A few weeks ago Riley opened a book. Two pieces of paper fell out. Slick and fading, they were tickets from a roundtrip flight my dad took in 2006. A year when there were still paper tickets to leave in between paper pages. I was two months away from being married when he took that flight. He was eight years away from being dead. And those tickets were twelve years away from falling onto my kitchen counter in Oakland.
I held them by their corners, one taking him from his home, one returning him to it. It seemed like if I could get memory and moment to play together, if I could keep the ink from continuing to slip from age-shined surface, if I could tell one force what I hope and one force what I know, if I could close my eyes until they could see the thing waiting to be seen, if I could do all this in a quiet space with a quiet heart, then I’d hear it. His boots on the wood floor. Just around the corner until a moment came, one too certain for a sigh,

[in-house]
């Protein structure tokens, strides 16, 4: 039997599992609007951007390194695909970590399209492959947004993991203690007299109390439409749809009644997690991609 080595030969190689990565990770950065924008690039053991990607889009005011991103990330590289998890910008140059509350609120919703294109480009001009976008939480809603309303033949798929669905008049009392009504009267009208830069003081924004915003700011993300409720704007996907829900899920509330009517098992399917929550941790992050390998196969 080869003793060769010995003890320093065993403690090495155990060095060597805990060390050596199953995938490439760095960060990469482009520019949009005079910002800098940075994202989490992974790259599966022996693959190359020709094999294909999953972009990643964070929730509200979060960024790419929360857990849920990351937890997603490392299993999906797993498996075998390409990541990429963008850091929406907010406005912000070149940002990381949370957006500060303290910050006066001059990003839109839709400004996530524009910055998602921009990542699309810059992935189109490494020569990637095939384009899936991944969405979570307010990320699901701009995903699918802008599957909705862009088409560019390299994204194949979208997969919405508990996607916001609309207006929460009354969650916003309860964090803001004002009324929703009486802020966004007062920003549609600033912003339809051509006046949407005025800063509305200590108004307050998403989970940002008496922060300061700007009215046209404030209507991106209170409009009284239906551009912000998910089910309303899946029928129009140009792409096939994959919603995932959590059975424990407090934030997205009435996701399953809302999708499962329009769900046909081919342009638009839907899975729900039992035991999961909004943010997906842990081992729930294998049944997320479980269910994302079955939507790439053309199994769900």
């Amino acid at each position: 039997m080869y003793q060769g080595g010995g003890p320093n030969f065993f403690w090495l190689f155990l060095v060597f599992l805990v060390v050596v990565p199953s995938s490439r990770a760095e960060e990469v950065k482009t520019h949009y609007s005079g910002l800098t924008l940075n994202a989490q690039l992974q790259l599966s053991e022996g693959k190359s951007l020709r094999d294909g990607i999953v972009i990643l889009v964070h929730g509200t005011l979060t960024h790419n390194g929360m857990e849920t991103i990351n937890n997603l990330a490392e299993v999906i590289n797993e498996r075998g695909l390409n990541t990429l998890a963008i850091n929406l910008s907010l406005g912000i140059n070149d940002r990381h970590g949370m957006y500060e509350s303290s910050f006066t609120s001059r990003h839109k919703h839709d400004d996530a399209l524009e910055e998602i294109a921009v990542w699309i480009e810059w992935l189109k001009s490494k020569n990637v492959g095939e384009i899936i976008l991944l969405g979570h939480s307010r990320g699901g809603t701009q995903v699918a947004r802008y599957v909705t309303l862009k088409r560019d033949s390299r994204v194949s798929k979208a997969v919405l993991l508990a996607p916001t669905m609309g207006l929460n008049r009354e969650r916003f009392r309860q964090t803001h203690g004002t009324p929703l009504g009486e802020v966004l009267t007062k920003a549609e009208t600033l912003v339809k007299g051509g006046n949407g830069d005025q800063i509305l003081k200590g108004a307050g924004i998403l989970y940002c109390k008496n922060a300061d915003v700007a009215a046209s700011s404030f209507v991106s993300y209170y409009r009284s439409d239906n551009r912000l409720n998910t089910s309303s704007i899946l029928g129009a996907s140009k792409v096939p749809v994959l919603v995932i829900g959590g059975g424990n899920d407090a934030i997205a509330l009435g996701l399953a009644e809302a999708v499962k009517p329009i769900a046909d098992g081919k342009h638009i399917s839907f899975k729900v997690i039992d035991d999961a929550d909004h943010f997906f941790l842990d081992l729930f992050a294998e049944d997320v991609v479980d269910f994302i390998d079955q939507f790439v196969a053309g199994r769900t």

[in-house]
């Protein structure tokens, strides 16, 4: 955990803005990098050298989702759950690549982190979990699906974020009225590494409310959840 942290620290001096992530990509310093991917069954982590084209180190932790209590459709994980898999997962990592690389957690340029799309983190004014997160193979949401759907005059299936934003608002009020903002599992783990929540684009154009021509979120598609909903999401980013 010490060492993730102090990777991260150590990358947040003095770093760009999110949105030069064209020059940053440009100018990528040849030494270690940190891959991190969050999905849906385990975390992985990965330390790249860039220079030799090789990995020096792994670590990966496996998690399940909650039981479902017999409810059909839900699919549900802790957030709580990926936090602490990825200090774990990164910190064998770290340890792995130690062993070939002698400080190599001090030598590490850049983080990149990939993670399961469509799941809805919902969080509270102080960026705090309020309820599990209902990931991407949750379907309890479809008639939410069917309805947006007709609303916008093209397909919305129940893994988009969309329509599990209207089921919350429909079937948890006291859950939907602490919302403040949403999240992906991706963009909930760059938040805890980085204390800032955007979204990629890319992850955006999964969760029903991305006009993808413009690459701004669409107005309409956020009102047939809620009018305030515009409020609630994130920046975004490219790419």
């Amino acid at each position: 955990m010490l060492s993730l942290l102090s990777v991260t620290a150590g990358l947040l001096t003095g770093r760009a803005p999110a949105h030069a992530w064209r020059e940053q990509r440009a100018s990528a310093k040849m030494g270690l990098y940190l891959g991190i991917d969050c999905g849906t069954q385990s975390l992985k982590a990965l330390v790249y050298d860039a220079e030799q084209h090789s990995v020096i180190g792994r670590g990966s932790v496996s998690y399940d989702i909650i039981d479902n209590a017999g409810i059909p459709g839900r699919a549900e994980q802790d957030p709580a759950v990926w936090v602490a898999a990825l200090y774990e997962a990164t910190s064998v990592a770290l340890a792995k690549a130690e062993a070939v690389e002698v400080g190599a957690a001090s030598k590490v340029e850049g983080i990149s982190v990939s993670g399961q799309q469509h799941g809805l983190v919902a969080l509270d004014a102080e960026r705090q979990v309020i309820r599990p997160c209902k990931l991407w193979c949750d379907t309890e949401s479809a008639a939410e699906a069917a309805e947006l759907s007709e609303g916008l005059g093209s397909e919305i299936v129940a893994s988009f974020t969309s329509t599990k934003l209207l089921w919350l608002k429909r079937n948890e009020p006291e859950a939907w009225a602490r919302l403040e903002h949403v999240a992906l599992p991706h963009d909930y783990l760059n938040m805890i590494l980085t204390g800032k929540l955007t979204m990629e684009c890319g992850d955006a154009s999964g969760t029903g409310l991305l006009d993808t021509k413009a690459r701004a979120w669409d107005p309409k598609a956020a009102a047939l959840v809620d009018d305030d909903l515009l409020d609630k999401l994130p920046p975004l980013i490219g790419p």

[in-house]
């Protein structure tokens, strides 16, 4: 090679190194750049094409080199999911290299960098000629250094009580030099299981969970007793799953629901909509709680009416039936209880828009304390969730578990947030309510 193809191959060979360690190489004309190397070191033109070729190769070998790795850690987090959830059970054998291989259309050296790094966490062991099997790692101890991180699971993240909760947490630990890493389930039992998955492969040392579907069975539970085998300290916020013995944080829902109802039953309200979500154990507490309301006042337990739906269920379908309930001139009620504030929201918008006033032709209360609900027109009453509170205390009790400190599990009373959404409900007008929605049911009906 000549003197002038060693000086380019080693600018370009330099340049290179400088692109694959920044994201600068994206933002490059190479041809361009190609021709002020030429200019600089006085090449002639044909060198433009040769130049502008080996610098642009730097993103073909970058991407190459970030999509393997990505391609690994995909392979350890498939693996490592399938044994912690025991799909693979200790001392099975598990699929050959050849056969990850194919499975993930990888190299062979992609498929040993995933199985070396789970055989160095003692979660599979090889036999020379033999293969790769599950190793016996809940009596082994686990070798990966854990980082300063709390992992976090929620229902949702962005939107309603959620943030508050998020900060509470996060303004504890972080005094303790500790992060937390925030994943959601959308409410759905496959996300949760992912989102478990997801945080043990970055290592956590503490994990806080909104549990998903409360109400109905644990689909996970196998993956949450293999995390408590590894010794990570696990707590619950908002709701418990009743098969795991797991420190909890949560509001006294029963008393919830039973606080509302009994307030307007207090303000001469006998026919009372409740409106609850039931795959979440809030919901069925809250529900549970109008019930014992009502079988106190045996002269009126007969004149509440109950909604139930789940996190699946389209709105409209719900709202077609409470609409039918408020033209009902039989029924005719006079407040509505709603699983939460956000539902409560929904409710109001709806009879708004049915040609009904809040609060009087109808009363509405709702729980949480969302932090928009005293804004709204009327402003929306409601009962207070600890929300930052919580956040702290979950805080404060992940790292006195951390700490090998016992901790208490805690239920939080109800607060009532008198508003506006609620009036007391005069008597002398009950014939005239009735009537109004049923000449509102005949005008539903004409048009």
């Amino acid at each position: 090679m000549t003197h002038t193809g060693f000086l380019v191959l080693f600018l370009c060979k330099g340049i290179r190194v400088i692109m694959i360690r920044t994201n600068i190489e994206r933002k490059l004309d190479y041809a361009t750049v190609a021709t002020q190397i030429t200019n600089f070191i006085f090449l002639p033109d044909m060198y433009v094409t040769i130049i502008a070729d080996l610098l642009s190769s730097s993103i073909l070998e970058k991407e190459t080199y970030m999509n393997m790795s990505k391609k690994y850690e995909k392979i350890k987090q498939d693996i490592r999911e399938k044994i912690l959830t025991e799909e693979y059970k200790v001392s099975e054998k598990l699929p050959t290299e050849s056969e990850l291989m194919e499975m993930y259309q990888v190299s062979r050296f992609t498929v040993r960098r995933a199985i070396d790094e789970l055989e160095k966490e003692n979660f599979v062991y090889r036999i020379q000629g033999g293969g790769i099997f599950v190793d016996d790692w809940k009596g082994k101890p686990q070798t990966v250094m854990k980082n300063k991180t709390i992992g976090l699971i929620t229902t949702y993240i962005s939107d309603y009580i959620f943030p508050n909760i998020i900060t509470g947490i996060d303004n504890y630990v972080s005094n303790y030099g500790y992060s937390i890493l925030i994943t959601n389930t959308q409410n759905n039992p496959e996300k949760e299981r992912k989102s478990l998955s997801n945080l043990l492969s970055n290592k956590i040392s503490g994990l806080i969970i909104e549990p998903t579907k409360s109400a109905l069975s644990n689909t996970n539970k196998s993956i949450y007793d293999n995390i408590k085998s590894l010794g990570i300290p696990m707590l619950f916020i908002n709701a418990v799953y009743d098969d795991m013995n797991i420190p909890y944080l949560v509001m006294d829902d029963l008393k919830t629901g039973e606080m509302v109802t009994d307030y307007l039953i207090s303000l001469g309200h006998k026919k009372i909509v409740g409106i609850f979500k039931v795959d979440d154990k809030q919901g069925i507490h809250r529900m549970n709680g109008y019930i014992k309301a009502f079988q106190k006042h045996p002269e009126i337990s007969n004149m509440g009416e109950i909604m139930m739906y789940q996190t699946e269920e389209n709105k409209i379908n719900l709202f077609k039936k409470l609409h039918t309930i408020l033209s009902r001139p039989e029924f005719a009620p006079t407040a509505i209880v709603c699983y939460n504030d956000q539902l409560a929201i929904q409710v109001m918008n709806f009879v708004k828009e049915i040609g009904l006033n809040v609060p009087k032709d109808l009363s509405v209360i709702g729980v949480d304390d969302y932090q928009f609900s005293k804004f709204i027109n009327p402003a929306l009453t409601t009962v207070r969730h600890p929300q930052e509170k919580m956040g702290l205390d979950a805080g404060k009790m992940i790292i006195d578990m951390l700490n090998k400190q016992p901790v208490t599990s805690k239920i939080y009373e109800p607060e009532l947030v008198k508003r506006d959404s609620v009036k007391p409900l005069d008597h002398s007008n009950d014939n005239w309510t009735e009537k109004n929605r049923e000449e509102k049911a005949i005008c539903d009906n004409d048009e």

It seemed so real, it still does. A recipe nearly read right. I can’t really explain it. Well, maybe I can. Too many viewings of Interstellar in my adulthood and too many viewings of Somewhere in Time in my childhood. It’s silly. I know.
I put the tickets on a shelf where I won’t lose them.